A Conversation With Diane Rehm
What does it mean to die with dignity? That’s a question Diane Rehm has explored for years.
The first death with dignity law passed in Oregon in 1997. Nine other states and D.C. also now have passed similar legislation. Diane Rehm’s new film, “When My Time Comes,” looks at the arguments for and against medical aid in dying. Rehm spoke with The Washington Post about how her husband’s death spurred her into advocacy.
It wasn’t so much that he was in pain. He said he had lost his sense of dignity. He was a very proud man, and he felt that if he continued to live he was going to lose even more dignity. He still had his sharp mind, and he knew exactly what he was doing and saying. Our daughter said, “Dad, we can keep you comfortable,” and he said, “Dammit, I don’t want comfort.” I’ve since learned that pain is number 6 on the list of reasons why people want medical aid in dying. The loss of joy in life is number one. The morning after John had that conversation with his doctor, I remember walking in to see him and saying: “Sweetheart, you look wonderful! Your face is rosy and your eyes are sparkling!” He said: “I have begun the journey.”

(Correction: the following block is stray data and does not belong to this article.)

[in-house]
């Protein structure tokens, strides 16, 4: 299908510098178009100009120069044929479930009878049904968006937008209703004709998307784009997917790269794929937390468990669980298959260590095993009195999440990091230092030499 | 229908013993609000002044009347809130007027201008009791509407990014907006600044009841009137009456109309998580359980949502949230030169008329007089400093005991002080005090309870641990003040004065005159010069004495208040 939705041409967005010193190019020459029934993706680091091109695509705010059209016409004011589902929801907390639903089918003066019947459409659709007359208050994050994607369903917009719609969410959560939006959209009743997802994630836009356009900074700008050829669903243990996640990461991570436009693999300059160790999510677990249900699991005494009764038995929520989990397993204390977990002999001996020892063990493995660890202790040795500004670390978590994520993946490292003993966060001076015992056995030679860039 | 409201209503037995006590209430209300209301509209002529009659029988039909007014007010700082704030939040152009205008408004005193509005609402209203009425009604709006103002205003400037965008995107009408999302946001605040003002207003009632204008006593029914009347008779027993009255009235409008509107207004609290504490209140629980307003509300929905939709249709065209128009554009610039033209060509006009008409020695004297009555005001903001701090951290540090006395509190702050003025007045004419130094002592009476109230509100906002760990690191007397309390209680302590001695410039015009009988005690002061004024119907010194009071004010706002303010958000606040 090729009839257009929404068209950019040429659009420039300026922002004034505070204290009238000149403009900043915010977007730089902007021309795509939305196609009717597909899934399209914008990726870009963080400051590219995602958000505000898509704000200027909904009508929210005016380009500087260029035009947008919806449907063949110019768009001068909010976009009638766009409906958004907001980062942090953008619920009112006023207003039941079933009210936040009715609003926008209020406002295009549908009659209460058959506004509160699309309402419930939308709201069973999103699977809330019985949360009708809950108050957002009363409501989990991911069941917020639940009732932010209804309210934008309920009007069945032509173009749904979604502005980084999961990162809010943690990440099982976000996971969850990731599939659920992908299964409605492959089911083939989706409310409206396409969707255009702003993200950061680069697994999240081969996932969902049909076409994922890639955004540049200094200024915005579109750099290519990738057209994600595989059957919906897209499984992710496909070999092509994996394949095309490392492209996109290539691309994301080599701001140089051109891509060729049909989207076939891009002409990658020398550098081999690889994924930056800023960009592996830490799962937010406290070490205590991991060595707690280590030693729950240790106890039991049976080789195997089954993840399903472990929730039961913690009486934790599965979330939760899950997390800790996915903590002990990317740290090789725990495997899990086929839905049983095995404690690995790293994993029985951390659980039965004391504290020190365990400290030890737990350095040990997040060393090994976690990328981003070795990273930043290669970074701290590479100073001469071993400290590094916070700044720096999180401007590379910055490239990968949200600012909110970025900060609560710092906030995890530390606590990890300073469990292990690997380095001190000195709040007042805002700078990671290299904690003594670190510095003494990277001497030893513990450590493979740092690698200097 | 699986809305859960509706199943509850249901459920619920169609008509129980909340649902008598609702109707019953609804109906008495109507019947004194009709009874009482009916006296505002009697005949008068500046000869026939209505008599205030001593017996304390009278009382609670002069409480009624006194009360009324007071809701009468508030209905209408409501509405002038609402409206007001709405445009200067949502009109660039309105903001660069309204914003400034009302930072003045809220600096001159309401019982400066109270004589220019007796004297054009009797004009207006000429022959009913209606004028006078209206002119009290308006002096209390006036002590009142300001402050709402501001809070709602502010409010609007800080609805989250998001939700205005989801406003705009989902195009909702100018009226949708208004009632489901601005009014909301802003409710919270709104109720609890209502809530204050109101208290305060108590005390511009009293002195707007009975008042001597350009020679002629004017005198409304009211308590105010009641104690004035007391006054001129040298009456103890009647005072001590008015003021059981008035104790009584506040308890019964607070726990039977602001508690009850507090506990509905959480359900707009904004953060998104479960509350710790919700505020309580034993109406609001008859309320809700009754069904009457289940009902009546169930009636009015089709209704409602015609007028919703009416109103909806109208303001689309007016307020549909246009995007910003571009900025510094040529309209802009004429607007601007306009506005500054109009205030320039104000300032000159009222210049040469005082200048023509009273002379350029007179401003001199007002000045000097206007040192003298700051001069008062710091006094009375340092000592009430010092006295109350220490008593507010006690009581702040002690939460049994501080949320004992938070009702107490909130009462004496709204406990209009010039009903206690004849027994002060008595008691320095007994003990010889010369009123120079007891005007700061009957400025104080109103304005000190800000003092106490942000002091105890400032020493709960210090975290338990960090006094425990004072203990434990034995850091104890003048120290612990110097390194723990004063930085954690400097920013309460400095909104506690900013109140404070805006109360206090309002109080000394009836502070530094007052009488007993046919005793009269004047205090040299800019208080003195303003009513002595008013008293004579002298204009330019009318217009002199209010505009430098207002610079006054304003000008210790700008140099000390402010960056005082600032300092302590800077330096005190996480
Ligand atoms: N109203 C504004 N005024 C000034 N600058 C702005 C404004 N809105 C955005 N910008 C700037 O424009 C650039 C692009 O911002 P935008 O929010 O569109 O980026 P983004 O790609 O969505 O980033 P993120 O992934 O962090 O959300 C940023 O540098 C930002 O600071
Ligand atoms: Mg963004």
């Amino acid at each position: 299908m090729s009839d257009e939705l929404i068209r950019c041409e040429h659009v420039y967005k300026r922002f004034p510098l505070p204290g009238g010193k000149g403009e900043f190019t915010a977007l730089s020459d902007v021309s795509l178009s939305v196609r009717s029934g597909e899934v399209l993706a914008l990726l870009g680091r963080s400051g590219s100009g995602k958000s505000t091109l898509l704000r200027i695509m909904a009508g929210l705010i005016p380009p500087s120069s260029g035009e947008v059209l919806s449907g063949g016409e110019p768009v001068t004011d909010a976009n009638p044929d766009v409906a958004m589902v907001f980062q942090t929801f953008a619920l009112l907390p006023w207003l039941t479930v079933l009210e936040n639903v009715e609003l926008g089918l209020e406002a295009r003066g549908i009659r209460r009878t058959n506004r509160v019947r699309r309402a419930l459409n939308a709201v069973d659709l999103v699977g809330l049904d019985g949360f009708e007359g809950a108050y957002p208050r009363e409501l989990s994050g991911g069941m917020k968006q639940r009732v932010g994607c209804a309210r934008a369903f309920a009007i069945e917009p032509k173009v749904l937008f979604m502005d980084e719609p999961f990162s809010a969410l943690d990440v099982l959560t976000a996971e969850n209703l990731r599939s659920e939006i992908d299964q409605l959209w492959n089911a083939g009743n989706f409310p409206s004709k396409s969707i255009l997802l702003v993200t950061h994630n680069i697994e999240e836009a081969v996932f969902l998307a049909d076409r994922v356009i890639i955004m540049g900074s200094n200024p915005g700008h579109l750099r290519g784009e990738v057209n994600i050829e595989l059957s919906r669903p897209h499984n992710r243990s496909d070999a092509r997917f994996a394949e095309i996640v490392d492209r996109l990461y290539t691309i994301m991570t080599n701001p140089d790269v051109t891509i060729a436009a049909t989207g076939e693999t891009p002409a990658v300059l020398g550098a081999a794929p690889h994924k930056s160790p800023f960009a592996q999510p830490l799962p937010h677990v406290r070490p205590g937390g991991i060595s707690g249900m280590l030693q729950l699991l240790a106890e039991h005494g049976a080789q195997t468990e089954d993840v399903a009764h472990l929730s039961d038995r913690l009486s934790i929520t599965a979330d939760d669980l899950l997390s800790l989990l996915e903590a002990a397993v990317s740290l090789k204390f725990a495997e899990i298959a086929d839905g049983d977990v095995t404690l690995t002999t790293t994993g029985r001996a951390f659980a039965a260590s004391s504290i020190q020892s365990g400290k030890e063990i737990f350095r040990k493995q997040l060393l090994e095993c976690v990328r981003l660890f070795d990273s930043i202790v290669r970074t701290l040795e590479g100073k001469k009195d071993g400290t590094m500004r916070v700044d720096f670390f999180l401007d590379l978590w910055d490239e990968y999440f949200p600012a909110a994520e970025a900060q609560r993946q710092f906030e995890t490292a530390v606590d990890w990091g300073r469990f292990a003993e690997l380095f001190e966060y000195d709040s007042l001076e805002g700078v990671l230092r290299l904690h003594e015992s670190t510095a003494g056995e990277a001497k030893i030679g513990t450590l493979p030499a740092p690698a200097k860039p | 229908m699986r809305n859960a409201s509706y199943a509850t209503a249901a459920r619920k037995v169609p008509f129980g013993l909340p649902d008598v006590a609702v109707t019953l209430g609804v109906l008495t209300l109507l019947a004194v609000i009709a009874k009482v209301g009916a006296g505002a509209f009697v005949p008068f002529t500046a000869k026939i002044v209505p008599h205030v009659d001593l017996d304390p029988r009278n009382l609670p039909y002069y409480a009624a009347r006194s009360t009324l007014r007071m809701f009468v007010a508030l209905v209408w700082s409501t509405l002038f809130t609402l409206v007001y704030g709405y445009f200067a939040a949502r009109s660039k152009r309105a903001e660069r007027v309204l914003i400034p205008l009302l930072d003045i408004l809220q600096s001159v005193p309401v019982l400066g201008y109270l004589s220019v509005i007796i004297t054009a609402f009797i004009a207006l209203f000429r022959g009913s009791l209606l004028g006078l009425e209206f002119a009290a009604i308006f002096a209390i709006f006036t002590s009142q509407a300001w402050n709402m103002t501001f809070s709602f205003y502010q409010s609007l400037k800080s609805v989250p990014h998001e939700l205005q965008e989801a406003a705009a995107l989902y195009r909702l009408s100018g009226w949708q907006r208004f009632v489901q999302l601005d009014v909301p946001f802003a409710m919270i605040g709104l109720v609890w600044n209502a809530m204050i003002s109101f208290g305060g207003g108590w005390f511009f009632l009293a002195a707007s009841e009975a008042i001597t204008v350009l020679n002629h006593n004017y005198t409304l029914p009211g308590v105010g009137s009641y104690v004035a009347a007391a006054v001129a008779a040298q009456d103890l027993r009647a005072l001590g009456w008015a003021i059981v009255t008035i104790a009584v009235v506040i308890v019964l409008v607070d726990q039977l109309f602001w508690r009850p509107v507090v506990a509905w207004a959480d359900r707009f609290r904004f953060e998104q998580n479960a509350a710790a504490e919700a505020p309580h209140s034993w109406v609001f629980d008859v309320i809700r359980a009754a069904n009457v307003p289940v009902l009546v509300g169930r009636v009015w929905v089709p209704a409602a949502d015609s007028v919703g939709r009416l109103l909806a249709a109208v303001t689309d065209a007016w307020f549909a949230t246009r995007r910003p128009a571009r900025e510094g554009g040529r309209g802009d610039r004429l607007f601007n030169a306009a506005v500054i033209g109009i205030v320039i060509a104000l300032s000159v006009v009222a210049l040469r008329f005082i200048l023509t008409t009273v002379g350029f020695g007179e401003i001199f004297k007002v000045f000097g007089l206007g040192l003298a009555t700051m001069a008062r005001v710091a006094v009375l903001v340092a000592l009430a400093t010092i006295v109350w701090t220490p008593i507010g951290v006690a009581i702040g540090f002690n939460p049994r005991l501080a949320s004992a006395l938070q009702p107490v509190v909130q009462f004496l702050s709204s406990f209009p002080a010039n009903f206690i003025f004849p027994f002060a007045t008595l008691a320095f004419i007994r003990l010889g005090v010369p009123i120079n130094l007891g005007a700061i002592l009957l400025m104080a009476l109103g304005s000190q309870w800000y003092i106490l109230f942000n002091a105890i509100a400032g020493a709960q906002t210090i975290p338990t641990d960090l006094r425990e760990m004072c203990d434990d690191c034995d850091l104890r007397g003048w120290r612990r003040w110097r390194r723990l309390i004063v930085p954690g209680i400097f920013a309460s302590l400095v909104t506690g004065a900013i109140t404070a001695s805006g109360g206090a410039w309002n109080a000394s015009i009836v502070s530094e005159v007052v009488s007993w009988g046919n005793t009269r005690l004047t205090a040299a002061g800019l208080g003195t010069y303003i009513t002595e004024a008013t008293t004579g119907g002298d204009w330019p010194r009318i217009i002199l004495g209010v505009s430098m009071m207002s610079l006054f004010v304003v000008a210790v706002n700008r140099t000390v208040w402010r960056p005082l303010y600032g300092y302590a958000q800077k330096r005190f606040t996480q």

We talk with Diane Rehm about her new film and where her advocacy work has taken her.
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